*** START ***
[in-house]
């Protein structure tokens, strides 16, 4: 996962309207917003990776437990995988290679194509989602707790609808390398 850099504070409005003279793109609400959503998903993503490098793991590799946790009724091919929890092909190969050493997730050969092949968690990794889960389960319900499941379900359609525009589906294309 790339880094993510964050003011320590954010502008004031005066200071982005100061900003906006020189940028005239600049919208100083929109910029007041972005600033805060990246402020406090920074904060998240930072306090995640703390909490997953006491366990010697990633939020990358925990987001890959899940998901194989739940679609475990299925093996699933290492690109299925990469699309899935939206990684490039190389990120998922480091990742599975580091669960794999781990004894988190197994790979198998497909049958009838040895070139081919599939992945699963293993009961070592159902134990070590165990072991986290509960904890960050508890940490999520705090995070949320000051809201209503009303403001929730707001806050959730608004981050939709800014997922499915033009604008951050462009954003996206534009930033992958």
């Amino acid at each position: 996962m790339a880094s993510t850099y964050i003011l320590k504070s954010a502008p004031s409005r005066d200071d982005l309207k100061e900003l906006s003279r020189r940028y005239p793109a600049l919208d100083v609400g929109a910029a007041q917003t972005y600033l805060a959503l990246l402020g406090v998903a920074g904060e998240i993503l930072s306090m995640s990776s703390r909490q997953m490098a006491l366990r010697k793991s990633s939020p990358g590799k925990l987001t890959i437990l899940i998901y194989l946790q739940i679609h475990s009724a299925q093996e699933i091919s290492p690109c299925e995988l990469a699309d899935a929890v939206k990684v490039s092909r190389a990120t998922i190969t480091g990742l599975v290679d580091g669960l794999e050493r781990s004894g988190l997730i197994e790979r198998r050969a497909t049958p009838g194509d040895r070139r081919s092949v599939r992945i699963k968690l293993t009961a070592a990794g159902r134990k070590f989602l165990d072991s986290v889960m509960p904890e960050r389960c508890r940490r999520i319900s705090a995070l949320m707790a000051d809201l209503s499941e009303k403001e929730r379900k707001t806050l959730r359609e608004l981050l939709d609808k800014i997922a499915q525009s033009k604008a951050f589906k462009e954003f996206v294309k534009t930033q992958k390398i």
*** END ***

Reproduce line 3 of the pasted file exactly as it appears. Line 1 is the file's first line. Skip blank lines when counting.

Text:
């Amino acid at each position: 996962m790339a880094s993510t850099y964050i003011l320590k504070s954010a502008p004031s409005r005066d200071d982005l309207k100061e900003l906006s003279r020189r940028y005239p793109a600049l919208d100083v609400g929109a910029a007041q917003t972005y600033l805060a959503l990246l402020g406090v998903a920074g904060e998240i993503l930072s306090m995640s990776s703390r909490q997953m490098a006491l366990r010697k793991s990633s939020p990358g590799k925990l987001t890959i437990l899940i998901y194989l946790q739940i679609h475990s009724a299925q093996e699933i091919s290492p690109c299925e995988l990469a699309d899935a929890v939206k990684v490039s092909r190389a990120t998922i190969t480091g990742l599975v290679d580091g669960l794999e050493r781990s004894g988190l997730i197994e790979r198998r050969a497909t049958p009838g194509d040895r070139r081919s092949v599939r992945i699963k968690l293993t009961a070592a990794g159902r134990k070590f989602l165990d072991s986290v889960m509960p904890e960050r389960c508890r940490r999520i319900s705090a995070l949320m707790a000051d809201l209503s499941e009303k403001e929730r379900k707001t806050l959730r359609e608004l981050l939709d609808k800014i997922a499915q525009s033009k604008a951050f589906k462009e954003f996206v294309k534009t930033q992958k390398i």